The Mississippi Constitution of 1890 – created with significant animosity toward blacks – initially listed nine crimes that would strip voting rights, but an Attorney General’s opinion in 2009 increased that to 22 crimes. Mississippi’s voter registration form now disallows voting by anyone convicted of arson, armed robbery, bigamy, bribery, carjacking, embezzlement, extortion, felony bad check, felony shoplifting, forgery, larceny, larceny under a lease or rental agreement, murder, obtaining money or goods under false pretense, perjury, rape, receiving stolen property, robbery, statutory rape, theft, timber larceny, and unlawful taking of a motor vehicle. Voting rights can only be restored to an individual by legislation or action by the Governor.
Getting convicted of any of these crimes will disqualify you to vote in the state of Mississippi for the rest of your life, long after you’ve paid your fine and done your time in prison. While some are crimes of passion, whites designed most of them to be money-related, so as to capture more impoverished and desperate blacks in the net. U.S. District Judge Henry T. Wingate specifically cited the 1896 Mississippi Supreme Court while assessing the case McLaughlin v. City of Canton in 1995:
“[The black] race had acquired or accentuated certain particularities of habit, of temperament and of character, which clearly distinguished it, as a race, from that of the whites – a patient, docile people, but careless, landless, and migratory within narrow limits, without forethought, and its criminal members given rather to furtive offenses than to the robust crimes of the whites (such as murder). Restrained by the federal constitution from discriminating against the negro race, the  convention discriminated against its characteristics and the offenses to which its weaker members were prone,” Wingate quoted.
That racist political convention, designed specifically to keep blacks from voting, still routinely kicks in whenever an impoverished mother writes a bad check for baby food. Former Hinds County District Attorney Faye Peterson and current DA Robert Shuler Smith (both black) used discretion when prosecuting bad check crimes because of the disfranchisement issue that came with it, but their impact was apparently minimal. Now, thanks to the embellished law, blacks account for nearly 60 percent of the 182,000 Mississippi citizens who can’t vote without explicit permission from the governor or legislature. That’s more people than live in Jackson, the state’s most heavily populated city.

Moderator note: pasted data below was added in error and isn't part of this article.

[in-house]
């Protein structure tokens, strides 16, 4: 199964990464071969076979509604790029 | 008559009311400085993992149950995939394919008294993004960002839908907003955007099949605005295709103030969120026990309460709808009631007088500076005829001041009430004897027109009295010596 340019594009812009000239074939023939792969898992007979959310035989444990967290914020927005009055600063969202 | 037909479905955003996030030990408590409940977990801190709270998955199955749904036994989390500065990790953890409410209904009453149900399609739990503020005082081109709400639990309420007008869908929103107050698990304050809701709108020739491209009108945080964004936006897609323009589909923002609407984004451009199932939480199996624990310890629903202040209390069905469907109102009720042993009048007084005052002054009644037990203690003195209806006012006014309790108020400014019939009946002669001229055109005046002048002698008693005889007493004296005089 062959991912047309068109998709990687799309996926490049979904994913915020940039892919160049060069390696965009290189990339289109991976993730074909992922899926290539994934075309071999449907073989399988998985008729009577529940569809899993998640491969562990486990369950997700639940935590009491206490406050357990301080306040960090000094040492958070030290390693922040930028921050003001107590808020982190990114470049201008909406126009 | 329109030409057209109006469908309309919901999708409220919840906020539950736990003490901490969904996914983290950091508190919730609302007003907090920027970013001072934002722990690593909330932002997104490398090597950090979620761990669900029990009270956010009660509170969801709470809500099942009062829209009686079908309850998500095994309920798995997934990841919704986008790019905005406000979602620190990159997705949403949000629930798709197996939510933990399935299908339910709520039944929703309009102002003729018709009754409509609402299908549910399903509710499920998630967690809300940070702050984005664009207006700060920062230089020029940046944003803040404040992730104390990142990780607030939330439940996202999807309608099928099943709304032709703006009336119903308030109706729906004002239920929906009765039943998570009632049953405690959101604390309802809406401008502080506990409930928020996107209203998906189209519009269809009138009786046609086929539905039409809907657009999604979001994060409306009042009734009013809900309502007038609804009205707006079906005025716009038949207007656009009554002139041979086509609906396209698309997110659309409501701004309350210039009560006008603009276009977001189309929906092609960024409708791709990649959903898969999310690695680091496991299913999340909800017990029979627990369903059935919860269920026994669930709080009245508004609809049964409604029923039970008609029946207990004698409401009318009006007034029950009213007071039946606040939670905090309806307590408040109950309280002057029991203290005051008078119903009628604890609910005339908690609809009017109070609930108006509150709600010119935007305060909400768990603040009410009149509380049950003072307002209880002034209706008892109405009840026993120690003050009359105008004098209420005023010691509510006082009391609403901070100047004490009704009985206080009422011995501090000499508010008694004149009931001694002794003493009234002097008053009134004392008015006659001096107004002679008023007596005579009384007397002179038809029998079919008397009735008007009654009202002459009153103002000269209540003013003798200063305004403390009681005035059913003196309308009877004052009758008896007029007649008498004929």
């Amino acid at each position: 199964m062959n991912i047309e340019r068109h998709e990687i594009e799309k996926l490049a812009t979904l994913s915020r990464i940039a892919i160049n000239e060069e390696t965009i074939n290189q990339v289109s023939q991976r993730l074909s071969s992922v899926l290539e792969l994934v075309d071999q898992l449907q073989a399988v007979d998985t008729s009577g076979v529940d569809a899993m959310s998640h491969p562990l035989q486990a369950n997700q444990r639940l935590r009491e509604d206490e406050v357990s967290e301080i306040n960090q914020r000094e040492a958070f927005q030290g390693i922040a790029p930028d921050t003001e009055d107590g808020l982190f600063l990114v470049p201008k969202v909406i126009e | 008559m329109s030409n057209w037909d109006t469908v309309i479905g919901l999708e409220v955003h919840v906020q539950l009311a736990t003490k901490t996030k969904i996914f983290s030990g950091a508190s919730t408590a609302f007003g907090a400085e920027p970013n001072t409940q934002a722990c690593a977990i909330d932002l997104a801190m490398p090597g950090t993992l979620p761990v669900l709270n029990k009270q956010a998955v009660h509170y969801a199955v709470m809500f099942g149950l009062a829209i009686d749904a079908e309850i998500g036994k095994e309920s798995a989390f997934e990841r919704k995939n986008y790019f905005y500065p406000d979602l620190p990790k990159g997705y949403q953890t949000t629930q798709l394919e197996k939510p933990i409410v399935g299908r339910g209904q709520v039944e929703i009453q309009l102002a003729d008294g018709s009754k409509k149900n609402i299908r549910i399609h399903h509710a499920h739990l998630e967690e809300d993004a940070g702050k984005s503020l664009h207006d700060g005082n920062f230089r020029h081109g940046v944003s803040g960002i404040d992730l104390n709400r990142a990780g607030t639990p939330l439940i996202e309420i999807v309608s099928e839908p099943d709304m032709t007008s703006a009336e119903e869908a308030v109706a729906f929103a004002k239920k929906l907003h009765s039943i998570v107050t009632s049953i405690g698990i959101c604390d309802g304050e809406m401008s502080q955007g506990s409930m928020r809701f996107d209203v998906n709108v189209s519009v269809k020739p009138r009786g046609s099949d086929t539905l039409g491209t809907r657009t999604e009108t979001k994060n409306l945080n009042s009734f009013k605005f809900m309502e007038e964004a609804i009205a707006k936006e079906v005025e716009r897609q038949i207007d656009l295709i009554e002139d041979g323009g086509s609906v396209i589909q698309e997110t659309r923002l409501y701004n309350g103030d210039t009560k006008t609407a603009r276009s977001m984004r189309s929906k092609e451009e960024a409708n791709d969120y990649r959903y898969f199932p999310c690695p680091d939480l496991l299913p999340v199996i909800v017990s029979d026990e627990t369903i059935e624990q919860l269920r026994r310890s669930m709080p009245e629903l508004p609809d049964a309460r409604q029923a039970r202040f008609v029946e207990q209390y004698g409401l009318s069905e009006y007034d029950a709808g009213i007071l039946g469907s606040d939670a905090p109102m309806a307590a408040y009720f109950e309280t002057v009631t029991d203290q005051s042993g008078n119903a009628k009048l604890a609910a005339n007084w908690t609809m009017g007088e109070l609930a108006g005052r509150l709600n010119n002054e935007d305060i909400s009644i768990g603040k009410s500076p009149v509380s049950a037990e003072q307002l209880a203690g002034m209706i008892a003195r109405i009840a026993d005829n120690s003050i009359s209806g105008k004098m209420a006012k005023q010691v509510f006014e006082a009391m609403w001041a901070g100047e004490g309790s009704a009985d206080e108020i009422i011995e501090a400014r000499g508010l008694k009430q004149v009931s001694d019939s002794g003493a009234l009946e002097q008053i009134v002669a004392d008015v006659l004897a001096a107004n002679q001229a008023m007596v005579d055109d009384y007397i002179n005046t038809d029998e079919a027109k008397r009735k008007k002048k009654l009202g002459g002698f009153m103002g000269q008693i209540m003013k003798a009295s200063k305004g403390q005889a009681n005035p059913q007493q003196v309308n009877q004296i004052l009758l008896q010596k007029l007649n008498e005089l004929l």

Politicos and researchers are convinced that this Jim Crow holdout endures because Republican politicians know a good tool when they see one. Almost 14 percent of the African-American Mississippi population is restricted from voting due to legal problems. Blacks, who usually vote Democratic, suffer an incarceration rate that is six times the national average. In Mississippi, the black incarceration rate is three blacks for every one white prisoner, according to the fairness in justice non-profit The Sentencing Project.
These figures are an abomination to organizations like the MS NAACP and the Mississippi ACLU, in particular.
“No person who commits a non-violent offense should have their suffrage rights taken away. At the very least, their rights should be restored immediately after they have served their sentence,” said Erik Fleming, Advocacy and Policy Director for the Mississippi ACLU. “It’s a step toward their being productive citizens and would help to reduce their chances of going back to prison.”
Fleming added that he found it “amazing” that manslaughter is not on the list of disfranchising offenses, while selling bootlegged music CD’s out of the back of a truck obviously is.